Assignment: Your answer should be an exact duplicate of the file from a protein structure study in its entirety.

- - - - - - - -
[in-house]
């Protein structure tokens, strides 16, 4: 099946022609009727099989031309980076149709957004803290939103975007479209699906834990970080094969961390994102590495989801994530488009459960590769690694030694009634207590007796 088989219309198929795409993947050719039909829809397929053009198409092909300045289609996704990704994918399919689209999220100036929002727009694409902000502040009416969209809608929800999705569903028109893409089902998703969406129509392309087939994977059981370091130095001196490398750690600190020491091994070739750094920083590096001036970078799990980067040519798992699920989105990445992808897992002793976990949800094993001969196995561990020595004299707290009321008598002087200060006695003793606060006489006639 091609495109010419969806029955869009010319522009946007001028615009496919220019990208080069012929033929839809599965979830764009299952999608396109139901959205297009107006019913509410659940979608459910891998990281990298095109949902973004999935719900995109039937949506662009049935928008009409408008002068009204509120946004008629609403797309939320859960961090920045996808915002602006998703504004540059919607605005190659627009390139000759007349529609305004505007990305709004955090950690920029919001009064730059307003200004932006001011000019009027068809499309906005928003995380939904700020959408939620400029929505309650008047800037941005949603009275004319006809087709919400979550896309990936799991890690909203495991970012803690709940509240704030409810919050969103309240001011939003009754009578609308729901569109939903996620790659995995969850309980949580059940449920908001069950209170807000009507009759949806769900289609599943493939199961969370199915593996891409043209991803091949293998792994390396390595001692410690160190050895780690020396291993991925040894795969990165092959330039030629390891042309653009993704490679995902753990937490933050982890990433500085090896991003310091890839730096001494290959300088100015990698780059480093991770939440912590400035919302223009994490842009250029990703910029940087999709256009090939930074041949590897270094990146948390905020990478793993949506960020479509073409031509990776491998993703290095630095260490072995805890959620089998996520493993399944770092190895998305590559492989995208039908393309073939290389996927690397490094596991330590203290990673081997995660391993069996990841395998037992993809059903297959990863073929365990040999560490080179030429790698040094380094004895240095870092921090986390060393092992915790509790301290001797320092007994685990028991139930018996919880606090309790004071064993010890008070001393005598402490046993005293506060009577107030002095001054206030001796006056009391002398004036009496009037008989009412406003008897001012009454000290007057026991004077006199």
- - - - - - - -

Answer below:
[in-house]
């Protein structure tokens, strides 16, 4: 099946022609009727099989031309980076149709957004803290939103975007479209699906834990970080094969961390994102590495989801994530488009459960590769690694030694009634207590007796 088989219309198929795409993947050719039909829809397929053009198409092909300045289609996704990704994918399919689209999220100036929002727009694409902000502040009416969209809608929800999705569903028109893409089902998703969406129509392309087939994977059981370091130095001196490398750690600190020491091994070739750094920083590096001036970078799990980067040519798992699920989105990445992808897992002793976990949800094993001969196995561990020595004299707290009321008598002087200060006695003793606060006489006639 091609495109010419969806029955869009010319522009946007001028615009496919220019990208080069012929033929839809599965979830764009299952999608396109139901959205297009107006019913509410659940979608459910891998990281990298095109949902973004999935719900995109039937949506662009049935928008009409408008002068009204509120946004008629609403797309939320859960961090920045996808915002602006998703504004540059919607605005190659627009390139000759007349529609305004505007990305709004955090950690920029919001009064730059307003200004932006001011000019009027068809499309906005928003995380939904700020959408939620400029929505309650008047800037941005949603009275004319006809087709919400979550896309990936799991890690909203495991970012803690709940509240704030409810919050969103309240001011939003009754009578609308729901569109939903996620790659995995969850309980949580059940449920908001069950209170807000009507009759949806769900289609599943493939199961969370199915593996891409043209991803091949293998792994390396390595001692410690160190050895780690020396291993991925040894795969990165092959330039030629390891042309653009993704490679995902753990937490933050982890990433500085090896991003310091890839730096001494290959300088100015990698780059480093991770939440912590400035919302223009994490842009250029990703910029940087999709256009090939930074041949590897270094990146948390905020990478793993949506960020479509073409031509990776491998993703290095630095260490072995805890959620089998996520493993399944770092190895998305590559492989995208039908393309073939290389996927690397490094596991330590203290990673081997995660391993069996990841395998037992993809059903297959990863073929365990040999560490080179030429790698040094380094004895240095870092921090986390060393092992915790509790301290001797320092007994685990028991139930018996919880606090309790004071064993010890008070001393005598402490046993005293506060009577107030002095001054206030001796006056009391002398004036009496009037008989009412406003008897001012009454000290007057026991004077006199």